These two items are the critical components of growth for a service company. A term I have not discussed is Innovation Strategy. Innovation is not something that happens on its own, nor can it be developed in a two hour “think session”.
Continuous innovation starts with a pro-active plan, innovation strategy. The purpose of such a plan is to determine how the company goals can best be met through innovation. Innovation strategy does not work by itself; it must be carefully integrated into the overall business plan. The question that has to be answered is, if time and money is invested into a new service, will it meet the company goals?
What is the best way to structure innovation? The best answer I know of is to look at the benefits that you are currently offering your clients and continuously challenge yourself to improve on them. Differentiation and uniqueness are the ongoing goals in delivering a new customer experience.
Change involves calculated risk and it has to be customer focused. A question that always has to be considered is “How much risk am I willing to take?” it’s not a question of not taking risk, for growth without risk is virtually impossible.
Most traditional plans first develop company goals then focus on marketing so that the client base can be increased to meet the profit projections. Seldom have I seen the strategies developed to accomplish goals looked at from the client experience perspective.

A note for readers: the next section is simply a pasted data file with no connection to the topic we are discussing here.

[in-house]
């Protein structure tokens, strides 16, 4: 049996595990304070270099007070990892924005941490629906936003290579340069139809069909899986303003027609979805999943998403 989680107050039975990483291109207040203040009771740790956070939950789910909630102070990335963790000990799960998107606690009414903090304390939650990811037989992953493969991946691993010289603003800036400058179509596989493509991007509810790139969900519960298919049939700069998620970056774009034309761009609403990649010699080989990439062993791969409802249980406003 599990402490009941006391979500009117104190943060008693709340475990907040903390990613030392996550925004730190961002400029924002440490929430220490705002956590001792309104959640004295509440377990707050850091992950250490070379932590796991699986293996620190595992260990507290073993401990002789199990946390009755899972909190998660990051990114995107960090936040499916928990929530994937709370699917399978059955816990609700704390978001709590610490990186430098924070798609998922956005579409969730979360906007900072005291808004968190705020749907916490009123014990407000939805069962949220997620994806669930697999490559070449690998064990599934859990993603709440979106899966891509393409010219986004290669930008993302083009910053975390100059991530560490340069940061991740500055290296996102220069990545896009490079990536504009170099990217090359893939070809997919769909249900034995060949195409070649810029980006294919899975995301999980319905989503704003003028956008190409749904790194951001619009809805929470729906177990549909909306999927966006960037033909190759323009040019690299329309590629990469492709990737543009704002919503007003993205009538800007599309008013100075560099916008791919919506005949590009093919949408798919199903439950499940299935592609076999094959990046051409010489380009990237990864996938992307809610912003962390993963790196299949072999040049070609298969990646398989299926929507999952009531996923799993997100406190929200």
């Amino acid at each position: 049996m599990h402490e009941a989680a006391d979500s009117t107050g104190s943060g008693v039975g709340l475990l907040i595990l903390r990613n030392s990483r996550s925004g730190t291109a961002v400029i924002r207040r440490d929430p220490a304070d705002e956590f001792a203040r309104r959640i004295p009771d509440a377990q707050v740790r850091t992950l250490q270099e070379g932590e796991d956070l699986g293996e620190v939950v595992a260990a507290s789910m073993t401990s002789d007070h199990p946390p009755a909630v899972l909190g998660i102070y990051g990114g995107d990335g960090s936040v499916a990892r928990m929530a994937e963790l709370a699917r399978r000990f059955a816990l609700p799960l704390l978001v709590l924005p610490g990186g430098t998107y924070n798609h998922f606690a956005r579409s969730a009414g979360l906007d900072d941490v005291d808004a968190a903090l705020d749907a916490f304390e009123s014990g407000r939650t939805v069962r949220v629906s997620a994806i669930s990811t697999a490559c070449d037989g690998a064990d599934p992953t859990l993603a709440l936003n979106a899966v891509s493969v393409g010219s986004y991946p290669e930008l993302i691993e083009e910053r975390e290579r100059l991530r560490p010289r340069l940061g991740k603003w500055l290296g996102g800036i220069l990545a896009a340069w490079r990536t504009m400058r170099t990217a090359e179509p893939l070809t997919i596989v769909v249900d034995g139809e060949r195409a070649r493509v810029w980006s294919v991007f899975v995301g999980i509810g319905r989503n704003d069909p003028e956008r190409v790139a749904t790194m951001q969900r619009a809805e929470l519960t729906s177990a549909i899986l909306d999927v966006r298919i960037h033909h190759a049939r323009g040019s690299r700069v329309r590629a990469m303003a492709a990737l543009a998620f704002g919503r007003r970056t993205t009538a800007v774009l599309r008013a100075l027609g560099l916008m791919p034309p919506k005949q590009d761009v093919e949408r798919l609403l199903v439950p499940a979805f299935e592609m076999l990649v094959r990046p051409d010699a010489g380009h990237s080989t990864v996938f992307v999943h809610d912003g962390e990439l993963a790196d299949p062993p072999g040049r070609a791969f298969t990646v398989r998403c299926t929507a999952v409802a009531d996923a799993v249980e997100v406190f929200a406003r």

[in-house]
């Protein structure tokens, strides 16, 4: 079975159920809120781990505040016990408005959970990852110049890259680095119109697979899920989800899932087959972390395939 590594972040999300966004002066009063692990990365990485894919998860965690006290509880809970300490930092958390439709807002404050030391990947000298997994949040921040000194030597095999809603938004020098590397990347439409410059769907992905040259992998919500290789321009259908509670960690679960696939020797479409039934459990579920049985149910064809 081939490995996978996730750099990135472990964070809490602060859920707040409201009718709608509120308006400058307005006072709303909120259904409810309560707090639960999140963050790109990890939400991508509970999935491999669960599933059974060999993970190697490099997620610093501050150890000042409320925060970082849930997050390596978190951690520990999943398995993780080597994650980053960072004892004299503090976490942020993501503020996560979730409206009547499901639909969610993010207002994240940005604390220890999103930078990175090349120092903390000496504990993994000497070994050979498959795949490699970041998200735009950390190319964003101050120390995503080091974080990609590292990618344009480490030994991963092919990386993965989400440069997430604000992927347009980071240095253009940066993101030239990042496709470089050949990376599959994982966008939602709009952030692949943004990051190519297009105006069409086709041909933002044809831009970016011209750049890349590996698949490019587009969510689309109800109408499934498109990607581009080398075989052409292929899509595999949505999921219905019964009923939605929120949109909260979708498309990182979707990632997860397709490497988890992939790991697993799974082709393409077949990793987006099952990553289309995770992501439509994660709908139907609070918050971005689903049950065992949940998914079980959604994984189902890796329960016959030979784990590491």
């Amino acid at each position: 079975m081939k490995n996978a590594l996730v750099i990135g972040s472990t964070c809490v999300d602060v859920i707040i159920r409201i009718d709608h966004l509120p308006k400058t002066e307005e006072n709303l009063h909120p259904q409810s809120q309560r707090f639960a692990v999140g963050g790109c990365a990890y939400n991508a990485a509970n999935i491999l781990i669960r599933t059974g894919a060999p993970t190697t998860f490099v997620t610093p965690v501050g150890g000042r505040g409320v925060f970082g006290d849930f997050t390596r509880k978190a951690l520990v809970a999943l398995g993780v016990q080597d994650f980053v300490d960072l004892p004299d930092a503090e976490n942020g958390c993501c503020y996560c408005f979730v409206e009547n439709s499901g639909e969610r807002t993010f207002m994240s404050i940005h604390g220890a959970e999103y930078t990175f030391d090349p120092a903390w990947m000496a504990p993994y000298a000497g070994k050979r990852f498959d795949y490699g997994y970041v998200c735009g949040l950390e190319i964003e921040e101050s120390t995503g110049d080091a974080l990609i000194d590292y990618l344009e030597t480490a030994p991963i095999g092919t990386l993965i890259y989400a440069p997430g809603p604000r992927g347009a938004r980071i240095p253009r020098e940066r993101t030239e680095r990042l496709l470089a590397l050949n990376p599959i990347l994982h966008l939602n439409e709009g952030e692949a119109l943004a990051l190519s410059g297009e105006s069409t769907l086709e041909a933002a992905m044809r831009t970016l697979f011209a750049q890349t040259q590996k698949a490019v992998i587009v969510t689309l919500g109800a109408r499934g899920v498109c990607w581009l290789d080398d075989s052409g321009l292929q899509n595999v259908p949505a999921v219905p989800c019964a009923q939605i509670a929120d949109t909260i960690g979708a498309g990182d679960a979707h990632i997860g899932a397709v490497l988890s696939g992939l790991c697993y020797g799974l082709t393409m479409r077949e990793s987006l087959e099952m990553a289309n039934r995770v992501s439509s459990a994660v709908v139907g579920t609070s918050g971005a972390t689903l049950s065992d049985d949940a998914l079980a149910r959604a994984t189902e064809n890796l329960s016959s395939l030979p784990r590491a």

In a recent blog I addressed the issues of customer service versus customer experience. If innovation is tied into bettering the customer experience, it will produce the desired results.
To always be a market leader in your industry you cannot remain status quo. New competitors enter, either copying your services or improving on them, customer needs change, market boundaries shift, etc.; thus innovation is the solution to sustainability and profitability.
Almost every advance in art, cooking, medicine, agriculture, engineering, marketing, politics, education and design has occurred when someone challenged the rules and tried another approach. Roger von Dech